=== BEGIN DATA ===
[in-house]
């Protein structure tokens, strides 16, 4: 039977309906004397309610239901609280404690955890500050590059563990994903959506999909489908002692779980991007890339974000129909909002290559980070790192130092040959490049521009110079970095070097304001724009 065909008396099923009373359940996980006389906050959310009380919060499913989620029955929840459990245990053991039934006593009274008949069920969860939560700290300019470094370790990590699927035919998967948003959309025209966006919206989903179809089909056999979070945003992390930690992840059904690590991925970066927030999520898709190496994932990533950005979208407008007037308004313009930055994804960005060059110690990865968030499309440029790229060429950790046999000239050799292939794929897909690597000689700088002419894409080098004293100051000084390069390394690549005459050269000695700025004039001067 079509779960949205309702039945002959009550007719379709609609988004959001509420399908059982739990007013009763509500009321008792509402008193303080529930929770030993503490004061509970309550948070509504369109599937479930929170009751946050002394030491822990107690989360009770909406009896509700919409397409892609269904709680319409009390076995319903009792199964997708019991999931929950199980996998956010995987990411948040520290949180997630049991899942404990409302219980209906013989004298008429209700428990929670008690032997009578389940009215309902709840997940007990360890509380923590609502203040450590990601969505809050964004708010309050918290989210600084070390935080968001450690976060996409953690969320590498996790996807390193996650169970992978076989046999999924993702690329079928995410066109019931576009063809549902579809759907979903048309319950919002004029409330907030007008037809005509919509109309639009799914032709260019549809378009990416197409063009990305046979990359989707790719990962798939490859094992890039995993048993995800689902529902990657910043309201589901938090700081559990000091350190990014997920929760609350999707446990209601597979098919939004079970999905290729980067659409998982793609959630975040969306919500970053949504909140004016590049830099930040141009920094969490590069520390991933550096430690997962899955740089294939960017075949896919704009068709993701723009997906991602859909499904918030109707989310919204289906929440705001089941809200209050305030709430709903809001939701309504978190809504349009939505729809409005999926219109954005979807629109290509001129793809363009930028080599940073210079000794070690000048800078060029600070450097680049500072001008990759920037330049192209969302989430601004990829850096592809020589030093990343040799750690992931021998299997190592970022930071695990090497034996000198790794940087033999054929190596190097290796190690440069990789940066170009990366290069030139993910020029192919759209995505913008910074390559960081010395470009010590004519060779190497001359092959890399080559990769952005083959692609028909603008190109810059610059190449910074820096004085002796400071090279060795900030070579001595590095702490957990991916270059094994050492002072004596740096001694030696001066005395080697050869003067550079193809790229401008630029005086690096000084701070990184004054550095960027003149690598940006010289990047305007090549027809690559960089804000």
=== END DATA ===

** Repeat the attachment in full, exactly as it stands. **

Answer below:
[in-house]
């Protein structure tokens, strides 16, 4: 039977309906004397309610239901609280404690955890500050590059563990994903959506999909489908002692779980991007890339974000129909909002290559980070790192130092040959490049521009110079970095070097304001724009 065909008396099923009373359940996980006389906050959310009380919060499913989620029955929840459990245990053991039934006593009274008949069920969860939560700290300019470094370790990590699927035919998967948003959309025209966006919206989903179809089909056999979070945003992390930690992840059904690590991925970066927030999520898709190496994932990533950005979208407008007037308004313009930055994804960005060059110690990865968030499309440029790229060429950790046999000239050799292939794929897909690597000689700088002419894409080098004293100051000084390069390394690549005459050269000695700025004039001067 079509779960949205309702039945002959009550007719379709609609988004959001509420399908059982739990007013009763509500009321008792509402008193303080529930929770030993503490004061509970309550948070509504369109599937479930929170009751946050002394030491822990107690989360009770909406009896509700919409397409892609269904709680319409009390076995319903009792199964997708019991999931929950199980996998956010995987990411948040520290949180997630049991899942404990409302219980209906013989004298008429209700428990929670008690032997009578389940009215309902709840997940007990360890509380923590609502203040450590990601969505809050964004708010309050918290989210600084070390935080968001450690976060996409953690969320590498996790996807390193996650169970992978076989046999999924993702690329079928995410066109019931576009063809549902579809759907979903048309319950919002004029409330907030007008037809005509919509109309639009799914032709260019549809378009990416197409063009990305046979990359989707790719990962798939490859094992890039995993048993995800689902529902990657910043309201589901938090700081559990000091350190990014997920929760609350999707446990209601597979098919939004079970999905290729980067659409998982793609959630975040969306919500970053949504909140004016590049830099930040141009920094969490590069520390991933550096430690997962899955740089294939960017075949896919704009068709993701723009997906991602859909499904918030109707989310919204289906929440705001089941809200209050305030709430709903809001939701309504978190809504349009939505729809409005999926219109954005979807629109290509001129793809363009930028080599940073210079000794070690000048800078060029600070450097680049500072001008990759920037330049192209969302989430601004990829850096592809020589030093990343040799750690992931021998299997190592970022930071695990090497034996000198790794940087033999054929190596190097290796190690440069990789940066170009990366290069030139993910020029192919759209995505913008910074390559960081010395470009010590004519060779190497001359092959890399080559990769952005083959692609028909603008190109810059610059190449910074820096004085002796400071090279060795900030070579001595590095702490957990991916270059094994050492002072004596740096001694030696001066005395080697050869003067550079193809790229401008630029005086690096000084701070990184004054550095960027003149690598940006010289990047305007090549027809690559960089804000």